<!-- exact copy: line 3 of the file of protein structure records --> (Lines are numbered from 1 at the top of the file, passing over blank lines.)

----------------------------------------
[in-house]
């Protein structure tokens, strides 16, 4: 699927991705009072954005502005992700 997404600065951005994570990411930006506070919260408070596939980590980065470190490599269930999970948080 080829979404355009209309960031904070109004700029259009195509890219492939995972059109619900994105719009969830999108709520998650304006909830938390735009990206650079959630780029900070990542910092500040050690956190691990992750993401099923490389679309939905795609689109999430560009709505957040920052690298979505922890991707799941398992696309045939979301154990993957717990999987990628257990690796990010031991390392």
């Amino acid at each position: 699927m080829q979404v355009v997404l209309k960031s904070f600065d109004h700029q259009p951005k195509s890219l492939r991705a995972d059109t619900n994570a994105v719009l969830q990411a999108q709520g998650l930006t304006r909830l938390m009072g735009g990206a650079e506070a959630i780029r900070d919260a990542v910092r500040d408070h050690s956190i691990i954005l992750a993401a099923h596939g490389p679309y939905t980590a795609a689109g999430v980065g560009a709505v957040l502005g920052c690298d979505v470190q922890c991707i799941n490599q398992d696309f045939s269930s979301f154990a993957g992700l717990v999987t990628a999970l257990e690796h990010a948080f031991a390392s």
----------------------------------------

């Amino acid at each position: 699927m080829q979404v355009v997404l209309k960031s904070f600065d109004h700029q259009p951005k195509s890219l492939r991705a995972d059109t619900n994570a994105v719009l969830q990411a999108q709520g998650l930006t304006r909830l938390m009072g735009g990206a650079e506070a959630i780029r900070d919260a990542v910092r500040d408070h050690s956190i691990i954005l992750a993401a099923h596939g490389p679309y939905t980590a795609a689109g999430v980065g560009a709505v957040l502005g920052c690298d979505v470190q922890c991707i799941n490599q398992d696309f045939s269930s979301f154990a993957g992700l717990v999987t990628a999970l257990e690796h990010a948080f031991a390392s």